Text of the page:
This is what ICTA 1988 defines trade as. By its very nature this is a vague description and its leaves it open for the courts and commissioners to decide on the merits of each case whether a certain income can taken to be a trade. The case law only heightens this and in my opinion is highly unsatisfactory and there should be more clarity on what constitutes a trade. Whilst I accept that there must be some lee-way given in respect to the individual facts of a case, the badges of trade and definition of a trade must be made clear for there to be any legal certainty a principle of utmost importance in large scale business transaction. Thankfully the courts and commissioners appear to be consistent in their judgments in their approach to the badges.
In respect to the case of Marson v Marton it was held that there was no trade as it was outside the taxpayers typical transactions.(in this case a one off purchase and sale of land) I accept this as it follows the badges of trade to the letter and takes into account all aspects of the case. It’s clear that the transaction was merely an investment
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Later cases present more of a problem. In regards to Ensign Tankers Ltd v Stokes, it was held by the commissioners that there was not a trading transaction taking place. On appeal to the court of appeal this decision was turned around and a trading transaction was held to be taking place. This however only took into account the single transaction the allowance was being claimed on. Upon going to the House of Lords a different view was taken. They stated that the case dealt with tax avoidance and thus the entire set of transactions was looked at (Ramsey principle). They referred the case back to the commissioners to look at the possibility of the single transaction being constituted to being a trade.
It’s of my opinion that the original findings of the commissioners stand. Whilst the money sought by Ensign Tankers Ltd in itself appears to meet the principles to be a trade, one cannot look only at the transaction leading to the allowance claim but must also look at all other transactions relating to the allowance claim. If this can be seen to be a blatant tax avoidance scheme the party seeking the allowance as a trade should not be allowed.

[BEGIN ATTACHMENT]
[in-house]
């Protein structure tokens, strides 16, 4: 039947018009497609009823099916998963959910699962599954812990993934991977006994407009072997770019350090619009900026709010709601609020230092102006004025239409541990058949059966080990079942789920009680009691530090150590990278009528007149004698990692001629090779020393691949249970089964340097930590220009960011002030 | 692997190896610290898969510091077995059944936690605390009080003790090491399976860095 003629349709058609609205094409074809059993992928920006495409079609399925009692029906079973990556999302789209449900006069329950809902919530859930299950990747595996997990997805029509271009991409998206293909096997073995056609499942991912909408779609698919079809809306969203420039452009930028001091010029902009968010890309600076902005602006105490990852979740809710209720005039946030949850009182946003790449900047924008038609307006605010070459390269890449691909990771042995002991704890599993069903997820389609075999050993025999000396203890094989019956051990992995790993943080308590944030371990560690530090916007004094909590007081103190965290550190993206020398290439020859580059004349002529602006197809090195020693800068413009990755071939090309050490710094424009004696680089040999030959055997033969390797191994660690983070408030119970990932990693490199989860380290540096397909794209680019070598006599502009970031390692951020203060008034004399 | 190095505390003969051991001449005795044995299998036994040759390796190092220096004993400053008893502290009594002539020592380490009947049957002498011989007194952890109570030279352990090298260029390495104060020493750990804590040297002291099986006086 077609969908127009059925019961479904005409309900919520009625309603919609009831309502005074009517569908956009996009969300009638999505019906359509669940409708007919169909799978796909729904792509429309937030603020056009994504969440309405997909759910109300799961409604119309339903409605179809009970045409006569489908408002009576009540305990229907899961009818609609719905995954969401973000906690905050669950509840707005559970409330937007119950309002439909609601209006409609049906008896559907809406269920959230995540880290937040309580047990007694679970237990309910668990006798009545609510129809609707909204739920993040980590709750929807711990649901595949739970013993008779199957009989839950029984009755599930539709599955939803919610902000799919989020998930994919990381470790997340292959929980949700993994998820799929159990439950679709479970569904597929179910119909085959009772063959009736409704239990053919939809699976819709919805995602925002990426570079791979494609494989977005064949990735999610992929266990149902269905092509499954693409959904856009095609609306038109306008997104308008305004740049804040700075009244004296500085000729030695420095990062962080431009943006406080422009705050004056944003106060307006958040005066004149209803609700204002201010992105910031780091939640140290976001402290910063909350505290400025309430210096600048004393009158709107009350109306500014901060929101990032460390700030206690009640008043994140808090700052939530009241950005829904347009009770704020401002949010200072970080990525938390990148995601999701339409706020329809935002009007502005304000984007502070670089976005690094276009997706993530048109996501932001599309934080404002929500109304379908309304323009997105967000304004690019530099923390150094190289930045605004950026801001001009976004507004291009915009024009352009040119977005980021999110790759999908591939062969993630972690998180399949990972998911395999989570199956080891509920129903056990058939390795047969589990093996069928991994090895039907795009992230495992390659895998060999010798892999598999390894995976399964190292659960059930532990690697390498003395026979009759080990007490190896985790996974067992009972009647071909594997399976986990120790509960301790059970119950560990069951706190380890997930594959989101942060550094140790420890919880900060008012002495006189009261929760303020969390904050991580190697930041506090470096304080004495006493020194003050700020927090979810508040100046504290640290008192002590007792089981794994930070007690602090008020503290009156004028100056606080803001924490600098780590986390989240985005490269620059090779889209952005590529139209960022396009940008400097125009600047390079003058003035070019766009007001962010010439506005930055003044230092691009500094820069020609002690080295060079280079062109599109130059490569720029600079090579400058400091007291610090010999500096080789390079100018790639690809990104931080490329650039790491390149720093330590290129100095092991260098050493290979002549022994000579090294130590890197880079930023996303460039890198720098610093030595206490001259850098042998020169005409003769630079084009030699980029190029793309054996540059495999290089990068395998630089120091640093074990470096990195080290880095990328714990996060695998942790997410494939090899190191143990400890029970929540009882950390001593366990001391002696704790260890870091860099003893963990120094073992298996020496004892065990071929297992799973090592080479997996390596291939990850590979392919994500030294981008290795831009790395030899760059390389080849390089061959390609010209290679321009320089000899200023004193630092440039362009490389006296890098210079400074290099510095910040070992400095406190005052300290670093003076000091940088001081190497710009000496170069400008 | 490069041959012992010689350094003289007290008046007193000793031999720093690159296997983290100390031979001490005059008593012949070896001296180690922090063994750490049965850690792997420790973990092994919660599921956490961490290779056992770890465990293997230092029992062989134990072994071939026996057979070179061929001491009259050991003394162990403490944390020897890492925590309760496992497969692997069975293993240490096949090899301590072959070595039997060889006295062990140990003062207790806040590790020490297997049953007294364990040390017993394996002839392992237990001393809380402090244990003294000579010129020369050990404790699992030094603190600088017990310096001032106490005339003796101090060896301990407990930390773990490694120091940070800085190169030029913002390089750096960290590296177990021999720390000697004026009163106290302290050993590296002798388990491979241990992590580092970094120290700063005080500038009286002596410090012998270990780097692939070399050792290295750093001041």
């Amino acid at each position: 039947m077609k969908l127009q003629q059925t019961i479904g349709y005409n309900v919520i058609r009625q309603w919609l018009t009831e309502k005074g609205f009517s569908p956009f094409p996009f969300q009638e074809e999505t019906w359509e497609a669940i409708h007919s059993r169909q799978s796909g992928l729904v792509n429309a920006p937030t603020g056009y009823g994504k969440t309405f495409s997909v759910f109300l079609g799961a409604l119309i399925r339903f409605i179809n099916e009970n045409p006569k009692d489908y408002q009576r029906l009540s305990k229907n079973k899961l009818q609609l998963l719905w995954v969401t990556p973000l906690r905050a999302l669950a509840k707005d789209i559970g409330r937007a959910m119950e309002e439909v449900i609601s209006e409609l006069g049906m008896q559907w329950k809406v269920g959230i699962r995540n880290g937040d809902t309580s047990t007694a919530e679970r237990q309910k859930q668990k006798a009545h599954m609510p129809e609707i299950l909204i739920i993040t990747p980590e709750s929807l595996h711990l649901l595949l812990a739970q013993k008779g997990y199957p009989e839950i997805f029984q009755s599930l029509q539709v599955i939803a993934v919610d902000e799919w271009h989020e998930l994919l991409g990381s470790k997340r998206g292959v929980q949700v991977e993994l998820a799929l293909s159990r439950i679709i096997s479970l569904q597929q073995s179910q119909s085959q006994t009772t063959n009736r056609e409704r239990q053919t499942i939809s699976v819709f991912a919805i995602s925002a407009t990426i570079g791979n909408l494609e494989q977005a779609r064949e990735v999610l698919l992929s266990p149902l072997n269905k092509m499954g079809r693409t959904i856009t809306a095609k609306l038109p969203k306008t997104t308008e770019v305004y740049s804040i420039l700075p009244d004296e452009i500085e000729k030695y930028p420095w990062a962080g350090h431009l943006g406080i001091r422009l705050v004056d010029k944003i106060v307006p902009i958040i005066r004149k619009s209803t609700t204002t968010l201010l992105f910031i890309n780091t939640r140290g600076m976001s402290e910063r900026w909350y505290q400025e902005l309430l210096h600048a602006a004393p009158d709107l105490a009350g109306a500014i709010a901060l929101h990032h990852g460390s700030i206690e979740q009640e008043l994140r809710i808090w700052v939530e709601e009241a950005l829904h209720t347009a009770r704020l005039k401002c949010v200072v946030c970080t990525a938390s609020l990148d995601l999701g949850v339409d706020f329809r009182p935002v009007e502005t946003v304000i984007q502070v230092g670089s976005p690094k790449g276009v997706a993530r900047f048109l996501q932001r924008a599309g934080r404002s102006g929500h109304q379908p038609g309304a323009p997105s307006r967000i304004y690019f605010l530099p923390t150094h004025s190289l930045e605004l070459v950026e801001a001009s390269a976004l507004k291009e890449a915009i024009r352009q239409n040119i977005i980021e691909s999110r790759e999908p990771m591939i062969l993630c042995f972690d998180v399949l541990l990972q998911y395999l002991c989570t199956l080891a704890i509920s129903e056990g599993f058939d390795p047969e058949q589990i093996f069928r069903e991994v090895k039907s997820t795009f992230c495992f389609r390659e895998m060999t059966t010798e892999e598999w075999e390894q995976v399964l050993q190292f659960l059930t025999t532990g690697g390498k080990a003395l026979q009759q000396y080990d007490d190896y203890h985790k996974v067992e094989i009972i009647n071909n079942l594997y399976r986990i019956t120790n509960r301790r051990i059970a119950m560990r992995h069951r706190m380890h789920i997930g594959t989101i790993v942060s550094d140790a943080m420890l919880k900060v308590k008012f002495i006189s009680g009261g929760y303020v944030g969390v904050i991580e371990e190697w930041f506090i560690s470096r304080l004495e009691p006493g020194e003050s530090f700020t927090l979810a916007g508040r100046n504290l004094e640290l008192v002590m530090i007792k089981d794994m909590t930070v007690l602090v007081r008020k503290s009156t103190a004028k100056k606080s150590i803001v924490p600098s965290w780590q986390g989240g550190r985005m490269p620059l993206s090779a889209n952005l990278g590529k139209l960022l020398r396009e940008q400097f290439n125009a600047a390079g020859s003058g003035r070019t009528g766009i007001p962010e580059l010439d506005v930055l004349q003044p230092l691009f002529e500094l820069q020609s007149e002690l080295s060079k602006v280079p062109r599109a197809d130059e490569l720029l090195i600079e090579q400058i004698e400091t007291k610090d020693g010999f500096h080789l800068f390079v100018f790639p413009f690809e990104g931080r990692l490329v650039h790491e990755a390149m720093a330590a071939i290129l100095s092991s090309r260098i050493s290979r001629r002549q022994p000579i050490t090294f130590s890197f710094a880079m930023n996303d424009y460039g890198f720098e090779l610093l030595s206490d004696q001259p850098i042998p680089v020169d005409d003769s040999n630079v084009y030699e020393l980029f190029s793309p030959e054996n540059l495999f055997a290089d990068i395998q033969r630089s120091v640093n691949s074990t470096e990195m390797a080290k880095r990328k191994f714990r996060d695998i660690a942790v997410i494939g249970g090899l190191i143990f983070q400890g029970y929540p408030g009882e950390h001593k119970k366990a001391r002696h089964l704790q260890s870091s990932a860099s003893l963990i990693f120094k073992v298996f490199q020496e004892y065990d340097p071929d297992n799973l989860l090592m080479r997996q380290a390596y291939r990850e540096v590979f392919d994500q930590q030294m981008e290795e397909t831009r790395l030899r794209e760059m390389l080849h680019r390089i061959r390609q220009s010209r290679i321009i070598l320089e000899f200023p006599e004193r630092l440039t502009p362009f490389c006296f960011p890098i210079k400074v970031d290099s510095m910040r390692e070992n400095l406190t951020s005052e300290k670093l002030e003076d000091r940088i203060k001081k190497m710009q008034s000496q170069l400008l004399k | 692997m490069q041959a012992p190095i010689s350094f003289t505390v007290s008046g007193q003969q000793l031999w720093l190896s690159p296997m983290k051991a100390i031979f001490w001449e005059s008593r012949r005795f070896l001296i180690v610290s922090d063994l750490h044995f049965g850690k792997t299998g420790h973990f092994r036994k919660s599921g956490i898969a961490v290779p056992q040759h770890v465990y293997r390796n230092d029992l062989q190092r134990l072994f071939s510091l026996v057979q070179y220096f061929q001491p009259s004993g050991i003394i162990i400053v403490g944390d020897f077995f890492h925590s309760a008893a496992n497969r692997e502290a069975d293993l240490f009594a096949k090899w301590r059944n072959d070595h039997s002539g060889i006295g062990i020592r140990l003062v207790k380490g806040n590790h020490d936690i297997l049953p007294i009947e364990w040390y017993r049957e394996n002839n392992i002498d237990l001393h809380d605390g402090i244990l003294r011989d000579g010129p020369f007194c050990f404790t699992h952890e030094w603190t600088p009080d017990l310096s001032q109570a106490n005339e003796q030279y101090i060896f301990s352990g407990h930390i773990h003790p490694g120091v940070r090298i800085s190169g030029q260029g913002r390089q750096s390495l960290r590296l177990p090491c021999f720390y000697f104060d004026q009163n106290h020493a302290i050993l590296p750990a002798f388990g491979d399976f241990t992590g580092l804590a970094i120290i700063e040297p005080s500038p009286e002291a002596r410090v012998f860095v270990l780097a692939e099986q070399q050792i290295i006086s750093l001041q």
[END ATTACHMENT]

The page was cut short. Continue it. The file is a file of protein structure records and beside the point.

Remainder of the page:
This follows the principles laid down as the circumstances responsible for realization of a trade were looked and weren’t met. I agree with this as a matter of common sense and fairness. It was said in the arguments that even if the badges were met if there was no intention to trade on behalf of the parties then there could be no trade. A party involved in a tax avoidance scheme, thus having no real intent to trade, should not be allowed to benefit from supposedly being in a trading transaction. This is the view that was upheld.
Finally the case of Clarke v BT Pension Scheme Trustees must be looked at. This case and appeal was concerned with the taxation of pension schemes. It was held by the Commissioners that there was no trade. Whilst this was contested in the courts, ultimately in the Supreme Court of appeal the commissioners’ decision was upheld. There was some ambiguity as to the approach taken to statutory interpretation it had no real effect on the decision and thus was not taken into account. It is upon this case that my previous fears of uncertainty come into play. The commissioners and court both admit that the transactions look very much like a trade.
They happen regularly, for profit, the subject matter was of a monetary nature, they were extensive and very business like. The badges of trade therefore do appear to have been met. The commissioners however took the view that this was not a trade. They stated that you had to look at the nature of the transaction, the surrounding circumstances. Sometimes it was obvious as to whether there was a trade but often an area of no mans land existed (such as the current case), where it’s left to the commissioners to decide. I find this unacceptable for legal certainty and this area should be made clearer. Thus the original finding of the commissioners was upheld as the mitigating circumstances must be looked at. I agree with the findings as whilst certain badges were met the reasons and intent of the parties had to be looked at.
In conclusion I find that the current case law is more than sufficient is establishing the rules laid down for finding liability for trading under ITTOIA 2005. Whilst there is still some uncertainty the courts are showing consistency by sticking to having to meet all the badges of trade. I still however state that there should be more certainty for large scale companies. Consistency in the courts is all well and good but is no substitute for legal certainty.